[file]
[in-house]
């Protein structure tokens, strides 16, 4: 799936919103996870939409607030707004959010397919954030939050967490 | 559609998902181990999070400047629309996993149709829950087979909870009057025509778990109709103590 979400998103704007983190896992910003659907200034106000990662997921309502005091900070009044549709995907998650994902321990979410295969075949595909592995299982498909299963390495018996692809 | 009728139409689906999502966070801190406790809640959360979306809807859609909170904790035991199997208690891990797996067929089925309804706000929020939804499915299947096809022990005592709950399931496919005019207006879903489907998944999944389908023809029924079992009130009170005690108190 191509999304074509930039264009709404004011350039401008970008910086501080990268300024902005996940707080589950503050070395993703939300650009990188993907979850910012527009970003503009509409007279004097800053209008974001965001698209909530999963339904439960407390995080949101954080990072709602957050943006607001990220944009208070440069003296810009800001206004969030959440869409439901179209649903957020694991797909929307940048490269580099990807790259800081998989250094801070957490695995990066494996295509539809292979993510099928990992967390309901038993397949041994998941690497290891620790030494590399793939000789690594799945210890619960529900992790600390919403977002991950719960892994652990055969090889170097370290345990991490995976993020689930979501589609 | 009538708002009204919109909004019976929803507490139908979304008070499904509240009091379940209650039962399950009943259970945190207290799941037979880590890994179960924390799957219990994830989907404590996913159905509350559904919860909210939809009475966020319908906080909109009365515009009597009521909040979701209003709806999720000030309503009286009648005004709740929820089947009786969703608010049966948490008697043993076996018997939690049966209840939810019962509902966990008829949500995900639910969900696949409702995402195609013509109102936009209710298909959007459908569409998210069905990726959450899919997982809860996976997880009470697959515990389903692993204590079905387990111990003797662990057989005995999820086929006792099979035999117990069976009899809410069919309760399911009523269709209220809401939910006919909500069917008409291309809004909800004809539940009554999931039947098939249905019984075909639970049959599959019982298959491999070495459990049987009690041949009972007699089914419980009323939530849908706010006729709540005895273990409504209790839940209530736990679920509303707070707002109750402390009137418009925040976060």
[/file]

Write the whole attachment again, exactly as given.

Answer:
[in-house]
């Protein structure tokens, strides 16, 4: 799936919103996870939409607030707004959010397919954030939050967490 | 559609998902181990999070400047629309996993149709829950087979909870009057025509778990109709103590 979400998103704007983190896992910003659907200034106000990662997921309502005091900070009044549709995907998650994902321990979410295969075949595909592995299982498909299963390495018996692809 | 009728139409689906999502966070801190406790809640959360979306809807859609909170904790035991199997208690891990797996067929089925309804706000929020939804499915299947096809022990005592709950399931496919005019207006879903489907998944999944389908023809029924079992009130009170005690108190 191509999304074509930039264009709404004011350039401008970008910086501080990268300024902005996940707080589950503050070395993703939300650009990188993907979850910012527009970003503009509409007279004097800053209008974001965001698209909530999963339904439960407390995080949101954080990072709602957050943006607001990220944009208070440069003296810009800001206004969030959440869409439901179209649903957020694991797909929307940048490269580099990807790259800081998989250094801070957490695995990066494996295509539809292979993510099928990992967390309901038993397949041994998941690497290891620790030494590399793939000789690594799945210890619960529900992790600390919403977002991950719960892994652990055969090889170097370290345990991490995976993020689930979501589609 | 009538708002009204919109909004019976929803507490139908979304008070499904509240009091379940209650039962399950009943259970945190207290799941037979880590890994179960924390799957219990994830989907404590996913159905509350559904919860909210939809009475966020319908906080909109009365515009009597009521909040979701209003709806999720000030309503009286009648005004709740929820089947009786969703608010049966948490008697043993076996018997939690049966209840939810019962509902966990008829949500995900639910969900696949409702995402195609013509109102936009209710298909959007459908569409998210069905990726959450899919997982809860996976997880009470697959515990389903692993204590079905387990111990003797662990057989005995999820086929006792099979035999117990069976009899809410069919309760399911009523269709209220809401939910006919909500069917008409291309809004909800004809539940009554999931039947098939249905019984075909639970049959599959019982298959491999070495459990049987009690041949009972007699089914419980009323939530849908706010006729709540005895273990409504209790839940209530736990679920509303707070707002109750402390009137418009925040976060």